A Class of Published AuthorsStudents in a political science course about the 2018 elections had their research collected into an Open Educational Resource available for free to scholars around the world.
By: Meghan Kita Tuesday, November 5, 2019 09:00 AM
Illustration by Colleen O'Hara
This spring, Professor of Political Science Lanethea Mathews-Schultz taught a special topics course called 2018: The Political Year of the Woman. It focused on the last election, which resulted in an unprecedented number of women serving in Congress—102 in the House and 25 in the Senate. Mathews-Schultz also did something unprecedented: On the first day of class, she informed her students that they’d be writing a book.
“I told Professor Mathews-Schultz how nervous I was,” says Monique Beaupre ’20, a political science and media & communication double major who took the course. “But it’s also super exciting. My writing is out there, which is incredibly vulnerable but also really rewarding.”
By “out there,” Beaupre means on the internet—her final research paper, along with those of her classmates, became part of the digital “book” 2018 Political Year of the Woman Election: A Critical Examination. It’s an Open Educational Resource (OER), which means it’s publicly available online and can be adapted or utilized by other scholars. It’s hosted on the Pressbooks platform, and it’s the first student-generated research compilation created at Muhlenberg. (Other OERs from the College community have been designed as textbooks.)
The idea for the course came from Mathews-Schultz’s own undergraduate experience: “I was a college student during the 1992 Year of the Woman elections. I never had an opportunity as a student to talk about what that meant,” she says.
From the start, she intended to publish her students’ work, but she wasn’t sure how. She mentioned that to Outreach & Assessment Librarian Jess Denke, who suggested creating an OER. Senior Instructional Design Consultant Tim Clarke ultimately helped Mathews-Schultz (pictured below) and her students learn the Pressbooks platform and assemble the finished product.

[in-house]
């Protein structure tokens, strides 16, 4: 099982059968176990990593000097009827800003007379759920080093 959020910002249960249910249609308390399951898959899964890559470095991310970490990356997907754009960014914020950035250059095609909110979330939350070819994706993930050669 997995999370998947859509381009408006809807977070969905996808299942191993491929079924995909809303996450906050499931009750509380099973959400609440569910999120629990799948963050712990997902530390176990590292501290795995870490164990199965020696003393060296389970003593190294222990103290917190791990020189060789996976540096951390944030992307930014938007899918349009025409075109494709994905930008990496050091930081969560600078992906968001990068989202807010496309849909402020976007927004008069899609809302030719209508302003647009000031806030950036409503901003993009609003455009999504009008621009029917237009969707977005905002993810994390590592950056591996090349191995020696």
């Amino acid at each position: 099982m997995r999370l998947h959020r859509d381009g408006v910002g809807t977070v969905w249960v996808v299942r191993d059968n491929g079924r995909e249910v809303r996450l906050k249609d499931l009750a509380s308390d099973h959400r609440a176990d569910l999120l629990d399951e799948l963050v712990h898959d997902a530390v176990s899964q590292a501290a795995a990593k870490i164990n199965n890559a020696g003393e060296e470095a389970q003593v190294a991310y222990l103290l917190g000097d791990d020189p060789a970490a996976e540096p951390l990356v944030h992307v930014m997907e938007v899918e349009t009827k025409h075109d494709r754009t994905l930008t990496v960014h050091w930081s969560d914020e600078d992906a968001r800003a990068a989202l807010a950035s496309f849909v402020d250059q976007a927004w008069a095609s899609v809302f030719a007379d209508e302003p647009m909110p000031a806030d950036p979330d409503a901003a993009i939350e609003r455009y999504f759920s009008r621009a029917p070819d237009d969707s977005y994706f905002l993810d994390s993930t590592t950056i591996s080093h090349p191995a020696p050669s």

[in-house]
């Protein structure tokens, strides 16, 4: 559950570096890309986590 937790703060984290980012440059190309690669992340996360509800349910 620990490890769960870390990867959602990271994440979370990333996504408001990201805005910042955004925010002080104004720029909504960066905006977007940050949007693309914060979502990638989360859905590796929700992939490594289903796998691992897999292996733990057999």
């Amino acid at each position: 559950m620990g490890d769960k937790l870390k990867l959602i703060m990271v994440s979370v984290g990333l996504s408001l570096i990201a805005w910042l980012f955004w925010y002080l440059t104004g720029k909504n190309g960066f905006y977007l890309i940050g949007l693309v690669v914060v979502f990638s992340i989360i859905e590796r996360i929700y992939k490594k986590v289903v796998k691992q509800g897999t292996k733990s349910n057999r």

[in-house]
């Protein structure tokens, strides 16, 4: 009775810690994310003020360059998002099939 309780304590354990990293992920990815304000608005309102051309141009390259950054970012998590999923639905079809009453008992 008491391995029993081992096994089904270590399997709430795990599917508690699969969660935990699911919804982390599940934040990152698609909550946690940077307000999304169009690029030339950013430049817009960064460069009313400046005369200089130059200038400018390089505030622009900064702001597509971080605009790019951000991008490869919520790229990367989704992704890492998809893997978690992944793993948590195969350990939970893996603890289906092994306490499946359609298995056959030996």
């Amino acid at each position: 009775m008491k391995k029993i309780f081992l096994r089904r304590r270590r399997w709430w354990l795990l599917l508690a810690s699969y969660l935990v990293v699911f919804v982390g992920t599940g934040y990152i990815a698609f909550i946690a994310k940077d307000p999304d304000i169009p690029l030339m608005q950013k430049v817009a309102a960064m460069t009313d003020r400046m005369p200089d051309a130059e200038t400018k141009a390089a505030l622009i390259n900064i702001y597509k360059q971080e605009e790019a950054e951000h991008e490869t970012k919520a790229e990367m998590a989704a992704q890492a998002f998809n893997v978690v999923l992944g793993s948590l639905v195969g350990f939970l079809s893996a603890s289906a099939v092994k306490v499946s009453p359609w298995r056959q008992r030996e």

The 14 students in the class immediately began thinking about which angle of the election they might explore and were formulating research proposals within weeks. Mathews-Schultz made peer-review of classmates a frequent part of the process; Beaupre estimates that she produced more than 10 drafts before her paper was finalized. The students also had an opportunity to present their unfinished work and solicit feedback at the Pennsylvania Political Science Association Annual Meeting, which Muhlenberg hosted in April.
“One of the things I really wanted to impress upon the class is that research is not a solitary enterprise,” Mathews-Schultz says. “You can’t do research without being in communication with other scholars. What your research is is a piece of a conversation.”
As the semester neared its end, Mathews-Schultz and Clarke collaborated with students to ensure their papers were polished and properly formatted in Pressbooks. The latter job was not always simple or straightforward, but it did provide learning opportunities.
“The challenges the students experienced with, for instance, embedding complex graphs and tables, help digital learning staff support future web and e-book publication,” Clarke says.
Today, anyone can view the Pressbook, which includes research on topics such as the difference between how male and female candidates discuss their lives while campaigning, the reasons Republican women lost ground in the 2018 elections and how The New York Times covered Alexandria Ocasio-Cortez, the youngest woman ever elected to the House, in the leadup to both the primary and general elections (Beaupre’s topic).
Now, Beaupre is working on an honors thesis for media & communication. “One of the assignments was to show your favorite piece of work, and I pulled this [OER] up,” Beaupre says. “I’m much more prepared having taken this class for writing my thesis.”